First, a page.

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The opioid crisis: the power of patchwork

  • Employees at Pacific Printing in Northampton were helping produce a quilt showing those lost to opioids when they spotted the face of Alex Brezinski, a coworker at Pacific Printing who died of an opiate overdose in 2016. Contributed photo



For the Recorder
Friday, November 30, 2018

When Pacific Printing owner Timothy Bannister volunteered his services to help create a quilt that would embody the enormity of loss caused by the opioid epidemic, he had no idea just how close to home the project would hit.

A graphic artist at his company was painstakingly working with more than 60 individual pieces of art that would become the quilt when she picked up one containing an image familiar to her — and everyone else at Pacific Printing.

It was the summer of 2017, and she found herself looking at an octagonal-shaped piece of yellow paper containing a picture of a bearded man smiling just enough to make his eyes squinty. Next to the photo were hand-written phrases: “A gentle soul with a big aura.” “Loved art, music and people.”

“I said ‘Oh, no,’ and I showed it to Tim,” recalled Rachel King, a 19-year-employee at the company.

The smiling man was Alex Brezinski, who had worked for six years at Pacific Printing.

Bannister knew his former employee had died of an opiate overdose in July of 2016, but it was still a shock to see his image as part of the quilt artwork.

He and others from the company gathered around King’s work station in honor of Brezinski.

“We all looked at it and we all had our moment and then we went on to finish the project,” he said.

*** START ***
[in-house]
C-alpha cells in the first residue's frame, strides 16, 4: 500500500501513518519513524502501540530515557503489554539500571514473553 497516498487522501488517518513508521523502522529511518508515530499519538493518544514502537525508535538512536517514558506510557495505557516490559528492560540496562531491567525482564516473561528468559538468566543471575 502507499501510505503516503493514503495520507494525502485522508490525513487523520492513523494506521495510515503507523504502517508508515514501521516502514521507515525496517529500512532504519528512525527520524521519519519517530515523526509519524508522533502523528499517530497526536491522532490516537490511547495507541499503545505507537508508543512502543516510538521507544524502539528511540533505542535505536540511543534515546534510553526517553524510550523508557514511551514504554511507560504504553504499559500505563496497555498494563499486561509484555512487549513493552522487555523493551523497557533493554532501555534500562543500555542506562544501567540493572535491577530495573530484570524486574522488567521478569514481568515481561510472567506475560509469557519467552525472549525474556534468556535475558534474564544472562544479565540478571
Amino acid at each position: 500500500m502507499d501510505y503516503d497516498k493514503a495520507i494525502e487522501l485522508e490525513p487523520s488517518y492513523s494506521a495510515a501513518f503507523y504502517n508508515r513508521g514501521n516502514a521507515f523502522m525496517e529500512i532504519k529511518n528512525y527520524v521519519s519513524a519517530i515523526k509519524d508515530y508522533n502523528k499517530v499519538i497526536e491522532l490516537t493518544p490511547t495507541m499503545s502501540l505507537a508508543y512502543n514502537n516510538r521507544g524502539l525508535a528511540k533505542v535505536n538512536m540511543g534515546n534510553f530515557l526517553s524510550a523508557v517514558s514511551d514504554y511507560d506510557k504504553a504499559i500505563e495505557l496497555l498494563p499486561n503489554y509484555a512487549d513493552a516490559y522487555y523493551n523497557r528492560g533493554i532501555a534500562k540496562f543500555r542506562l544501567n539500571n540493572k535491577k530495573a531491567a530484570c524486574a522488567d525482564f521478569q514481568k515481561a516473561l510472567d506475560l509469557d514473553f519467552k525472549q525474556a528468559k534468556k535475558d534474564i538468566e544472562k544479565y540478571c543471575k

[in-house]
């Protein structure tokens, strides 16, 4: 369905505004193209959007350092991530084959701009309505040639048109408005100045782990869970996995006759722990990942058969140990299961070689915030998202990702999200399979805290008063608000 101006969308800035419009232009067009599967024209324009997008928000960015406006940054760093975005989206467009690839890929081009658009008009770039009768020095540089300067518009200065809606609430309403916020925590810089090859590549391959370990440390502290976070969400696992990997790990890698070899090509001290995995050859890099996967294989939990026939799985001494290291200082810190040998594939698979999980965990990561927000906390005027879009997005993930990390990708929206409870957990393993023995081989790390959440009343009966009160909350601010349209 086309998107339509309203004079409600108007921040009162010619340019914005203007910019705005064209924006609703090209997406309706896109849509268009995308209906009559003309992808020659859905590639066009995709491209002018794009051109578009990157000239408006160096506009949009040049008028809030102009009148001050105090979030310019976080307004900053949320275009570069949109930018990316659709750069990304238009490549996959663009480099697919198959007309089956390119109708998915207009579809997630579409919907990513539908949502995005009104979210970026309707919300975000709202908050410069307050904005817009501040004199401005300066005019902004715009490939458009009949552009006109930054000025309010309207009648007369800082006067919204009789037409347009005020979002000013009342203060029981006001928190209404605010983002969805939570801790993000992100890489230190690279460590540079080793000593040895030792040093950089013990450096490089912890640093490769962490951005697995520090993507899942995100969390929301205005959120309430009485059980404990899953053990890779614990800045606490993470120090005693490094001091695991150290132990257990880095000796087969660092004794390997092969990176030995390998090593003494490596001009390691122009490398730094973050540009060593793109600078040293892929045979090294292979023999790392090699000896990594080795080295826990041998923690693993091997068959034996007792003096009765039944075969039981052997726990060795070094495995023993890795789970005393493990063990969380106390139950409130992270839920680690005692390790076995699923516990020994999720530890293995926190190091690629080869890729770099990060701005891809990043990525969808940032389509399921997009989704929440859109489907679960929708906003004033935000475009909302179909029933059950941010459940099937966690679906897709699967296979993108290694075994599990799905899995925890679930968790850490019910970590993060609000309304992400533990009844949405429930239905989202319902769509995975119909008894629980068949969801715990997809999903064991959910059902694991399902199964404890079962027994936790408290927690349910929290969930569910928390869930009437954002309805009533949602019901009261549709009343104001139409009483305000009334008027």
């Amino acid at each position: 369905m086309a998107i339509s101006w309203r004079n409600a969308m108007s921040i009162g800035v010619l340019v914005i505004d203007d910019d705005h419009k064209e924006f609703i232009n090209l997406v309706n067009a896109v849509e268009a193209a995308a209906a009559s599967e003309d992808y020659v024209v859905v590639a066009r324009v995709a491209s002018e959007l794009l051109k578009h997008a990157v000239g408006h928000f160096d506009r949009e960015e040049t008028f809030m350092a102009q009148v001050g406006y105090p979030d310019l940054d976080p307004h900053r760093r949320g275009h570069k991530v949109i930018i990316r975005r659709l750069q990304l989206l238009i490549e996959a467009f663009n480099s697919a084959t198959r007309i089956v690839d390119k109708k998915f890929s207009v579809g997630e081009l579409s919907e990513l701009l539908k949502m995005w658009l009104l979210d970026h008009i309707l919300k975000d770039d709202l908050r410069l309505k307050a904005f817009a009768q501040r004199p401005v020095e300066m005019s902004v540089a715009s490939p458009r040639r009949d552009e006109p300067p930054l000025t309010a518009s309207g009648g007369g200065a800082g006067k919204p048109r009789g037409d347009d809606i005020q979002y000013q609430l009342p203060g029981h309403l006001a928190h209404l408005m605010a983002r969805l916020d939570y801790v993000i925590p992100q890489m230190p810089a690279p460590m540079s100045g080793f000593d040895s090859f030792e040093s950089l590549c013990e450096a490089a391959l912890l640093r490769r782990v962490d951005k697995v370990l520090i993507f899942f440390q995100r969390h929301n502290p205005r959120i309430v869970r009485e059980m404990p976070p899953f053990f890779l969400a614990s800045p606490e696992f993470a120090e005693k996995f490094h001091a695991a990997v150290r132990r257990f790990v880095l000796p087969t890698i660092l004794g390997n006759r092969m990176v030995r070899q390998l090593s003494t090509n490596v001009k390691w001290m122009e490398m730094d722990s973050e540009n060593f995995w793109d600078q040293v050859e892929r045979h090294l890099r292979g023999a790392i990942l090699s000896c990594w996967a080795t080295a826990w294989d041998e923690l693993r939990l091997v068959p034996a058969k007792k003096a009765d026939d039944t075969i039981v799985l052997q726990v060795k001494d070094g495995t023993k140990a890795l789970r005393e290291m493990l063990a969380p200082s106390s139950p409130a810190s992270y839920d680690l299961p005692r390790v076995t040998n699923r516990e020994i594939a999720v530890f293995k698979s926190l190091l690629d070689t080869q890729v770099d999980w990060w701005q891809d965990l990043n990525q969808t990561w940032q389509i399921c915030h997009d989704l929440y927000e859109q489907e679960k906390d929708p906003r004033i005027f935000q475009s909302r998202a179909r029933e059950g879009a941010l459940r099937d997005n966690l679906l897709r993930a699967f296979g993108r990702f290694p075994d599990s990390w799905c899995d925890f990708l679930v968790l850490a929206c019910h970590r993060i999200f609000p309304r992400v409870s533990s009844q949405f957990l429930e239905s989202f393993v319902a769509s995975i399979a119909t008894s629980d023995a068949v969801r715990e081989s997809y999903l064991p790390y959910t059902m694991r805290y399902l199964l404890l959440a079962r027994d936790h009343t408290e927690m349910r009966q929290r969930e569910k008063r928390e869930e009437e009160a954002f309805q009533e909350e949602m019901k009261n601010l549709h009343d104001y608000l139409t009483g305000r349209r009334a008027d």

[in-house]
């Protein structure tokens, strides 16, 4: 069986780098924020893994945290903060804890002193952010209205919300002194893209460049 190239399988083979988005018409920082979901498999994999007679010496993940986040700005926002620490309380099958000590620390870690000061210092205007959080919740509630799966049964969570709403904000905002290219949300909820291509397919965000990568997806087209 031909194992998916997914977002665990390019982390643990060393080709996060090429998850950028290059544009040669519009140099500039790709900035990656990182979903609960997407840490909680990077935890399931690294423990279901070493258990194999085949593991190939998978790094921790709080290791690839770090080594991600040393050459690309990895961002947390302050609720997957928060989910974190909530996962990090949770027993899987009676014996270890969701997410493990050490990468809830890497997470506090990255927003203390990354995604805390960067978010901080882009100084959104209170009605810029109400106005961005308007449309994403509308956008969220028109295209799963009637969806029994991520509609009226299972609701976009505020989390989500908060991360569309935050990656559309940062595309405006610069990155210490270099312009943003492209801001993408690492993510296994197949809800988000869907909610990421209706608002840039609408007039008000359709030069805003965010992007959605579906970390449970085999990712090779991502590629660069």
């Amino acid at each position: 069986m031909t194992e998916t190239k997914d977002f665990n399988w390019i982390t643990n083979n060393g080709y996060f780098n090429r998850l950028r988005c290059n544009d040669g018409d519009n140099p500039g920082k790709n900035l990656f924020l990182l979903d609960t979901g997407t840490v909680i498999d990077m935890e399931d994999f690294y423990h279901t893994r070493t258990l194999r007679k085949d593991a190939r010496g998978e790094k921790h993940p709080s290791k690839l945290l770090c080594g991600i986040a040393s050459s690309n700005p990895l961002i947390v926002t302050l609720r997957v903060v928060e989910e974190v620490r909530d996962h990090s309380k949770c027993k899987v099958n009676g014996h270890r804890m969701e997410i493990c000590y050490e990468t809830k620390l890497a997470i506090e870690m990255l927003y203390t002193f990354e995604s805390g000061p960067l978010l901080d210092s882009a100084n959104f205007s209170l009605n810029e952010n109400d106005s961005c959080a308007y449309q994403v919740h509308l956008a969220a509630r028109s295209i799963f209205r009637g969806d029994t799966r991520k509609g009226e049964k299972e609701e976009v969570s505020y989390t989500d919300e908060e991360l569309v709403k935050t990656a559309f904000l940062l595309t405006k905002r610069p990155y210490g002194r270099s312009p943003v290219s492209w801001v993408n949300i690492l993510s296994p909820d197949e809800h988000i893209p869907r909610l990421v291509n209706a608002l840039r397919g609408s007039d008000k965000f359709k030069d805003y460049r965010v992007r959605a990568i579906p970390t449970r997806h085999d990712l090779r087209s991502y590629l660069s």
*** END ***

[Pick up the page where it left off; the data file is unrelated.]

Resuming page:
“It’s a terrible, terrible drug,” Bannister said. “It’s taken so many.”

The fact that the opioid crisis has taken so many is part of the inspiration behind the quilt project. The brainchild of Merridith O’Leary and J. Cherry Sullivan, project director and program coordinator, respectively, of the regional opioid prevention coalition Hampshire HOPE, the quilt depicts the depth of the anguish caused by the opioid crisis in the community.

The spark for the project emerged at a HOPE gala in June of 2017, where all those attending were invited to place images and words on pre-cut poster board to honor loved ones killed by opiates as well as those still struggling or living in recovery.

“We wanted to show the intersection between those who have passed and those in recovery,” O’Leary said.

Those creations then were posted onto what became known as the hope and remembrance wall, a visual representation meant to offer solace to those who lost loved ones to opioids but also a vision of hope that recovery is possible.

After the wall and its representation of sorrow and inspiration had been carted around to various education and awareness events (including at local overdose vigils), O’Leary set about finding a way to turn it into something even more permanent.

“We had these beautiful poems and sayings and pictures,” O’Leary said. “We just couldn’t take the wall down — there was something so wrong about that.”